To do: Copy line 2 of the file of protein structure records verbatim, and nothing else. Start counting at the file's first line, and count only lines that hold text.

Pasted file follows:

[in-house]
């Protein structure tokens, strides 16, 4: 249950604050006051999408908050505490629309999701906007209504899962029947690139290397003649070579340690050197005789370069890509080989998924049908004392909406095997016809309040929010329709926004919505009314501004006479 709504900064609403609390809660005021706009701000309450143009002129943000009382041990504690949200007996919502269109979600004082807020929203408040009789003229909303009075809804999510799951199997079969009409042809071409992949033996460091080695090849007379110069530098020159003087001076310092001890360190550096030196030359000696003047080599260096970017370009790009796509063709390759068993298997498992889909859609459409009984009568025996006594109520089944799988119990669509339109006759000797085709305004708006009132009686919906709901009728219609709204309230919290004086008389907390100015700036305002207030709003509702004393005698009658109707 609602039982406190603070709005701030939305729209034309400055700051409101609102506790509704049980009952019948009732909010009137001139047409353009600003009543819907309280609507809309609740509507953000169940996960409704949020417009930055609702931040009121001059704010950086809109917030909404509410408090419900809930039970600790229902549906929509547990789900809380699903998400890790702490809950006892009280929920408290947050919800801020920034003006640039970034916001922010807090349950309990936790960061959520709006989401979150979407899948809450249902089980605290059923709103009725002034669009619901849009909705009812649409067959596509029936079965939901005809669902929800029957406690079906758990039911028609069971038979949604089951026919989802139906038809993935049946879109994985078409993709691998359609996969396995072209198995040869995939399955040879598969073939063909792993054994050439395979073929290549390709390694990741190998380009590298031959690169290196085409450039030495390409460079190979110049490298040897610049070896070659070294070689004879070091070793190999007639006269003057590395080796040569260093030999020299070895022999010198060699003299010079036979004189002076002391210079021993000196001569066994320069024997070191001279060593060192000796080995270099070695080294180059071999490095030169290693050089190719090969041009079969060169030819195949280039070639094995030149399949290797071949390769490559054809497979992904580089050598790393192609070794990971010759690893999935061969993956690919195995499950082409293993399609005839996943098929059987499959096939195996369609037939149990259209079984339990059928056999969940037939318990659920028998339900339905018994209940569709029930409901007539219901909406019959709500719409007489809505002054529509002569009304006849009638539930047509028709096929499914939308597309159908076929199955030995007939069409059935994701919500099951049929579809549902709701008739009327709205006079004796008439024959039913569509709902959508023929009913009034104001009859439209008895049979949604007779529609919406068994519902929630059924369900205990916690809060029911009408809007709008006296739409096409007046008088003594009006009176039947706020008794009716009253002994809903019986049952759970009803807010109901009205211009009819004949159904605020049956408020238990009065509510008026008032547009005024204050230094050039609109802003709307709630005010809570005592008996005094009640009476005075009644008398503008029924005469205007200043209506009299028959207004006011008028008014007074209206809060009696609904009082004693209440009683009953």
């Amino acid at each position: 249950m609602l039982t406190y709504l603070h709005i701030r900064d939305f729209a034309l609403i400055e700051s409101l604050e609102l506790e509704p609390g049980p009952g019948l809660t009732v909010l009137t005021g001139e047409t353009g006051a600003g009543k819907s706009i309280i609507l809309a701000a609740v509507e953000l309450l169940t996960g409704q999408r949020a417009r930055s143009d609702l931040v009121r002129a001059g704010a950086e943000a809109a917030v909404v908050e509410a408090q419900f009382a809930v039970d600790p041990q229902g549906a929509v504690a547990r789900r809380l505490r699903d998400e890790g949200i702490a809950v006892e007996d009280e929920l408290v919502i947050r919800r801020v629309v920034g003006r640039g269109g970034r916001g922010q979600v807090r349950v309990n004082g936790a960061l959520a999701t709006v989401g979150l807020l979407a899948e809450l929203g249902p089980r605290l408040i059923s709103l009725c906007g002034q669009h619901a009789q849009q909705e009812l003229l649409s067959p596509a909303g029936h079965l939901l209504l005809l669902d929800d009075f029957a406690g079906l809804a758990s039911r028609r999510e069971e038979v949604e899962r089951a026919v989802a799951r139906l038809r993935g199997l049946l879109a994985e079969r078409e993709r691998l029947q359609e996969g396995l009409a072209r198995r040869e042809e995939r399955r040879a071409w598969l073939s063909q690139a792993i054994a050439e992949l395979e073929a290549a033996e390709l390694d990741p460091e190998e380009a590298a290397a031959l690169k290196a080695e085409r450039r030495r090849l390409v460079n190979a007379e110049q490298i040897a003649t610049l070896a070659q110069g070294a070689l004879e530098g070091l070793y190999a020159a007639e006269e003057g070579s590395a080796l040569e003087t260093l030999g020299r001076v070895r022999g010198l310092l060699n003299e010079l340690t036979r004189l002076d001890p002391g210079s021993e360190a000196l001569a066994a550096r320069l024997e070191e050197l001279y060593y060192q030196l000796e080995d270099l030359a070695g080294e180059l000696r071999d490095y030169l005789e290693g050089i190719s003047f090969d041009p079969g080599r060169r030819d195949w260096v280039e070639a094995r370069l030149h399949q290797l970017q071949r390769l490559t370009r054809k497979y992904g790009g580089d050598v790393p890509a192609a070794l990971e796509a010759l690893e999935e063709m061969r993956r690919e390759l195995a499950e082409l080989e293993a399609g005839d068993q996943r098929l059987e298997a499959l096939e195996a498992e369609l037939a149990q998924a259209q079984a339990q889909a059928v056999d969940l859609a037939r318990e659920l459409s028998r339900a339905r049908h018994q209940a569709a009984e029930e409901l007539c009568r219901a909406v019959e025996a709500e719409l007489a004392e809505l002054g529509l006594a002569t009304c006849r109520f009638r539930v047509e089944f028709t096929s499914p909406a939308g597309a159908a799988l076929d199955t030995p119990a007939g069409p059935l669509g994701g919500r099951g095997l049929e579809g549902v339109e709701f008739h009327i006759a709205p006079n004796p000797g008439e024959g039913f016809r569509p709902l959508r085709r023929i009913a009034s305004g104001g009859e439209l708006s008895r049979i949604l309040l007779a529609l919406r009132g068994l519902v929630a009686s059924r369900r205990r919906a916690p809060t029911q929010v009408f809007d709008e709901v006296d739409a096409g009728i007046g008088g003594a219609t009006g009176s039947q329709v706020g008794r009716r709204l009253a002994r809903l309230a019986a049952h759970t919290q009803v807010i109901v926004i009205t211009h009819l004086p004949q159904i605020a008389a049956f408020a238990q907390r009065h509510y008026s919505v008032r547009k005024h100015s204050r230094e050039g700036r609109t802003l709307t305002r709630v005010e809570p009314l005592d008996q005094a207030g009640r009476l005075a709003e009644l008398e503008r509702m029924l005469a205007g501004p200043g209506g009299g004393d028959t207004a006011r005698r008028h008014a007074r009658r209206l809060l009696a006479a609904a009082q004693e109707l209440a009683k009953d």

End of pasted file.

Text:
């Protein structure tokens, strides 16, 4: 249950604050006051999408908050505490629309999701906007209504899962029947690139290397003649070579340690050197005789370069890509080989998924049908004392909406095997016809309040929010329709926004919505009314501004006479 709504900064609403609390809660005021706009701000309450143009002129943000009382041990504690949200007996919502269109979600004082807020929203408040009789003229909303009075809804999510799951199997079969009409042809071409992949033996460091080695090849007379110069530098020159003087001076310092001890360190550096030196030359000696003047080599260096970017370009790009796509063709390759068993298997498992889909859609459409009984009568025996006594109520089944799988119990669509339109006759000797085709305004708006009132009686919906709901009728219609709204309230919290004086008389907390100015700036305002207030709003509702004393005698009658109707 609602039982406190603070709005701030939305729209034309400055700051409101609102506790509704049980009952019948009732909010009137001139047409353009600003009543819907309280609507809309609740509507953000169940996960409704949020417009930055609702931040009121001059704010950086809109917030909404509410408090419900809930039970600790229902549906929509547990789900809380699903998400890790702490809950006892009280929920408290947050919800801020920034003006640039970034916001922010807090349950309990936790960061959520709006989401979150979407899948809450249902089980605290059923709103009725002034669009619901849009909705009812649409067959596509029936079965939901005809669902929800029957406690079906758990039911028609069971038979949604089951026919989802139906038809993935049946879109994985078409993709691998359609996969396995072209198995040869995939399955040879598969073939063909792993054994050439395979073929290549390709390694990741190998380009590298031959690169290196085409450039030495390409460079190979110049490298040897610049070896070659070294070689004879070091070793190999007639006269003057590395080796040569260093030999020299070895022999010198060699003299010079036979004189002076002391210079021993000196001569066994320069024997070191001279060593060192000796080995270099070695080294180059071999490095030169290693050089190719090969041009079969060169030819195949280039070639094995030149399949290797071949390769490559054809497979992904580089050598790393192609070794990971010759690893999935061969993956690919195995499950082409293993399609005839996943098929059987499959096939195996369609037939149990259209079984339990059928056999969940037939318990659920028998339900339905018994209940569709029930409901007539219901909406019959709500719409007489809505002054529509002569009304006849009638539930047509028709096929499914939308597309159908076929199955030995007939069409059935994701919500099951049929579809549902709701008739009327709205006079004796008439024959039913569509709902959508023929009913009034104001009859439209008895049979949604007779529609919406068994519902929630059924369900205990916690809060029911009408809007709008006296739409096409007046008088003594009006009176039947706020008794009716009253002994809903019986049952759970009803807010109901009205211009009819004949159904605020049956408020238990009065509510008026008032547009005024204050230094050039609109802003709307709630005010809570005592008996005094009640009476005075009644008398503008029924005469205007200043209506009299028959207004006011008028008014007074209206809060009696609904009082004693209440009683009953």